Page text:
Faced with an exceptionally wide fan of doubt around future sponsor performance, recovery plan discussions will often have no choice but to consider alternative, more creative, solutions.
4 Where do I rank?
Whatever form of contribution plan is agreed, TPR expects trustees to ensure that it results in equitable treatment of the DB pension scheme relative to other stakeholders, and the affordability issues faced by many scheme sponsors during 2020 have highlighted the importance of this.
It's essential that trustees understand the sponsor's cash commitments and where the pension scheme ranks in priority relative to the competing obligations of the sponsor. Equitable treatment of the DB pension scheme is brought into sharp focus under abnormally stressed circumstances and there is likely to be continued scrutiny of this given continuation of tough times into 2021.
5 Scenario planning for changes in sponsor covenant
TPR has stressed the need for scenario planning in a covenant context for some years. 2020 has shown the value of planning potential responses to covenant volatility, and in seeking to be on the front foot in designing and implementing pre-agreed contingency plans.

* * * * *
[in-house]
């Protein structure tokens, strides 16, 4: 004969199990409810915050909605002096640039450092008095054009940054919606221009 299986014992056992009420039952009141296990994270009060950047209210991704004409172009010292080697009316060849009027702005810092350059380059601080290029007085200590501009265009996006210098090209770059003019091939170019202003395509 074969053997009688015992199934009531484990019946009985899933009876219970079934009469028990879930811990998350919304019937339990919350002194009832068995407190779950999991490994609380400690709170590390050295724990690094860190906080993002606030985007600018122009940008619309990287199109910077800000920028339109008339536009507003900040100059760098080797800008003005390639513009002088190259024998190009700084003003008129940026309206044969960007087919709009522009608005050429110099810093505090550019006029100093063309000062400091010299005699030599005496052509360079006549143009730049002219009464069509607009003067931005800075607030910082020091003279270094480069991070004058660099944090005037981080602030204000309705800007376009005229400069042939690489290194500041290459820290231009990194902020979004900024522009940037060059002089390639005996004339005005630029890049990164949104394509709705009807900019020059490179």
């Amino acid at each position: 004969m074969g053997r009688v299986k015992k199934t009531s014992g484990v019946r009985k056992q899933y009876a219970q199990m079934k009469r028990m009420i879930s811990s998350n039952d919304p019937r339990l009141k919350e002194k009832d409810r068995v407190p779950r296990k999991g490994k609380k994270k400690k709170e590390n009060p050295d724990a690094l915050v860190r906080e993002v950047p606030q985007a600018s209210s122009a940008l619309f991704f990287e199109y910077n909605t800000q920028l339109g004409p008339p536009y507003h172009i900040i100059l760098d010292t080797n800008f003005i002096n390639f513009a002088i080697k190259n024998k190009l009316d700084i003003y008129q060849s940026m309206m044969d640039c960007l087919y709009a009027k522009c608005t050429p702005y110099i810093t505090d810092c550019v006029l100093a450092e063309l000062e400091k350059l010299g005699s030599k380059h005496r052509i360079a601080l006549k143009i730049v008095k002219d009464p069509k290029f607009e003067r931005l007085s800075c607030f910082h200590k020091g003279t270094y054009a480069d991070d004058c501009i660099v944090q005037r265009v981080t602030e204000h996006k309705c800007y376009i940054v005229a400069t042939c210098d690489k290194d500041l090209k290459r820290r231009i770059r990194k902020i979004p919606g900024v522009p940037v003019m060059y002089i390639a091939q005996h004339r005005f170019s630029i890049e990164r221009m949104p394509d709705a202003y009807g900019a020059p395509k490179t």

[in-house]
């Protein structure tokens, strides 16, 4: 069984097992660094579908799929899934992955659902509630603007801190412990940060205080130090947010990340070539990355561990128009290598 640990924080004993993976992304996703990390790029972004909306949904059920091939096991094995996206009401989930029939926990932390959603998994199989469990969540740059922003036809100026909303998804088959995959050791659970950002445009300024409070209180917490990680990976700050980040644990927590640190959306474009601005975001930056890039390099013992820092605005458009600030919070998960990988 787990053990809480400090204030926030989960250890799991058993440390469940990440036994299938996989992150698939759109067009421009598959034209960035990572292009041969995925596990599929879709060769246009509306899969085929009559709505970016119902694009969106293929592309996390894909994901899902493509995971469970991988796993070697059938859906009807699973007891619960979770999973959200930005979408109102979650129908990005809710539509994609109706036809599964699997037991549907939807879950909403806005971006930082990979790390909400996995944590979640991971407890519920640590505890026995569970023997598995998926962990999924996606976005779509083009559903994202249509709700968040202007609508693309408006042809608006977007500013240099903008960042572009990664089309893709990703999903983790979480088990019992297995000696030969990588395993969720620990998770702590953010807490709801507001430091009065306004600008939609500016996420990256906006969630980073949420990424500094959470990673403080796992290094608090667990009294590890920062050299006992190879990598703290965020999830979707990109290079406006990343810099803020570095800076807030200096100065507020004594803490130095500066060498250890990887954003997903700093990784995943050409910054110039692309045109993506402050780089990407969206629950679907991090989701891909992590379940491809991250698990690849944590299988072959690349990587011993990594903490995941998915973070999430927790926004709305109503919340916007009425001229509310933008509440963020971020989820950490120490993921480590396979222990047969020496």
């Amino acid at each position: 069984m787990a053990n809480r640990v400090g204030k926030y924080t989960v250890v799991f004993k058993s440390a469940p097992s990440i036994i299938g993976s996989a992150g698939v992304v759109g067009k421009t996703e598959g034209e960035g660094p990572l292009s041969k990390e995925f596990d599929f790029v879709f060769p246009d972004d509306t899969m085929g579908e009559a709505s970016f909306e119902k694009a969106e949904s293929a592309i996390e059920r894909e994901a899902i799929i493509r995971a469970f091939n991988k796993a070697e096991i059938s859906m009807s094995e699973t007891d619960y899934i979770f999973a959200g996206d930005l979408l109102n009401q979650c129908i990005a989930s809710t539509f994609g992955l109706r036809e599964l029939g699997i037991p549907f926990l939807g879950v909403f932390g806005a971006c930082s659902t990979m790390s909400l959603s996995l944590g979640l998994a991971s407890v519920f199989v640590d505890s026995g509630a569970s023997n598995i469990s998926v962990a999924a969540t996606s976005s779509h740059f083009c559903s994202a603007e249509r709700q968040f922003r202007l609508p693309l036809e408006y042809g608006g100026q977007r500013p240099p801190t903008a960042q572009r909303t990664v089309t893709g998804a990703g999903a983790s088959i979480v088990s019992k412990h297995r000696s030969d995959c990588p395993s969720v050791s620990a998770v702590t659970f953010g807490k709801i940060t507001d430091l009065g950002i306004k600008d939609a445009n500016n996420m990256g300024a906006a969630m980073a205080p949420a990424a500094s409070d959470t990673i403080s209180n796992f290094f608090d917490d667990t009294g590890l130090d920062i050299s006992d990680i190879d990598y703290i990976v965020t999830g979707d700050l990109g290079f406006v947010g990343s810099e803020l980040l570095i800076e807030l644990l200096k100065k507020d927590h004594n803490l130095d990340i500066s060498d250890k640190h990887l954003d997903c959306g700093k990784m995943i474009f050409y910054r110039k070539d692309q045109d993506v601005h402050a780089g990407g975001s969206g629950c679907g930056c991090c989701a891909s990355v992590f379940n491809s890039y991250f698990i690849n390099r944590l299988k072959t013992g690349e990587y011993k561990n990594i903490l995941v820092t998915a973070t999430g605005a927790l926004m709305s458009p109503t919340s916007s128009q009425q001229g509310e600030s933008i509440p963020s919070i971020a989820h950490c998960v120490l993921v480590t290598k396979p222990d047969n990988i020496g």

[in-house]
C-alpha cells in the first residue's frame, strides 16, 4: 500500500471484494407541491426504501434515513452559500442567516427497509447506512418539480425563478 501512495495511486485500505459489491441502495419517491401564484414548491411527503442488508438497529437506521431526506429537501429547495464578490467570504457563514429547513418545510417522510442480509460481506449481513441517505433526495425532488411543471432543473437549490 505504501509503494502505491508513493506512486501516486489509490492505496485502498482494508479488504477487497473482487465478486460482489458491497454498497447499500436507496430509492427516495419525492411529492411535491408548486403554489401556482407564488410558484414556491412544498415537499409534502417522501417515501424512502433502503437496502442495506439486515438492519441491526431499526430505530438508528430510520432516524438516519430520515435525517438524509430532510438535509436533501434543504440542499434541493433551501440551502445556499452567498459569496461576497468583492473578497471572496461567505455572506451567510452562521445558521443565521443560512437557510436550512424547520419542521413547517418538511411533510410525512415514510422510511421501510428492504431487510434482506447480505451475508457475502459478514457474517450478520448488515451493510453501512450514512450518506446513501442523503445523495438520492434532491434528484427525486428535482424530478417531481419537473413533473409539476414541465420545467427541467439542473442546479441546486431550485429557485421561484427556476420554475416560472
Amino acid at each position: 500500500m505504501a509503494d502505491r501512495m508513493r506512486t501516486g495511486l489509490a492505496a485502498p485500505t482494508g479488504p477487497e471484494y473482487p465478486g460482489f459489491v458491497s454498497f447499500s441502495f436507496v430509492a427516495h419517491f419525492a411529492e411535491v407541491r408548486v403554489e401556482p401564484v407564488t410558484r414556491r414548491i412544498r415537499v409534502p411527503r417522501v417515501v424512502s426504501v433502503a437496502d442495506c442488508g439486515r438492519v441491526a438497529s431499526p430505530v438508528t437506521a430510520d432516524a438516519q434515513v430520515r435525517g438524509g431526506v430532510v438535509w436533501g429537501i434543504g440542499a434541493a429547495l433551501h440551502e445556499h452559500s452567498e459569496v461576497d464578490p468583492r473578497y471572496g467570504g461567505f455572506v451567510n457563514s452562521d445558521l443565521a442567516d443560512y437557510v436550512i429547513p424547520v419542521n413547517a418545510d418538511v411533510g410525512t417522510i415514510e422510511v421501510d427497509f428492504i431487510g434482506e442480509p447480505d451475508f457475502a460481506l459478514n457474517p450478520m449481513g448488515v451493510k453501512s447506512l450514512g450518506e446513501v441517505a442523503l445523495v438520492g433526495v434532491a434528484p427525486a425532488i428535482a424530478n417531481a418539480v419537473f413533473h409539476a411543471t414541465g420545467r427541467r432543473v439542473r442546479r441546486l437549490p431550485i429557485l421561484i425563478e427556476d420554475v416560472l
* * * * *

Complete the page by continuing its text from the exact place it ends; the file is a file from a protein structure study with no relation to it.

I expect that trustees will be continuing scenario and contingency planning during 2021 so that they are well-equipped to respond to a broad range of sponsor changes.
6 Ongoing monitoring has never been more important
2020 has surely emphasised the crucial importance of covenant monitoring.
The shockwave of the coronavirus situation has shown that what might sometimes have been a relatively infrequent activity for some DB pension schemes – perhaps because their sponsor’s trading outlook seemed predictably robust – has needed much more focus.
Governments and lenders alike have been supportive of employers through 2020, but many employers have been left with reduced reserves, increased debt and lower earnings. As the impact of continued pressures feeds through to businesses, and working capital cycles unwind, many employers may continue to face intense liquidity pressures.
Unfortunately, 2021 could well be marked by acute employer distress in some sectors. This needs to be monitored and trustees need to have a plan to respond.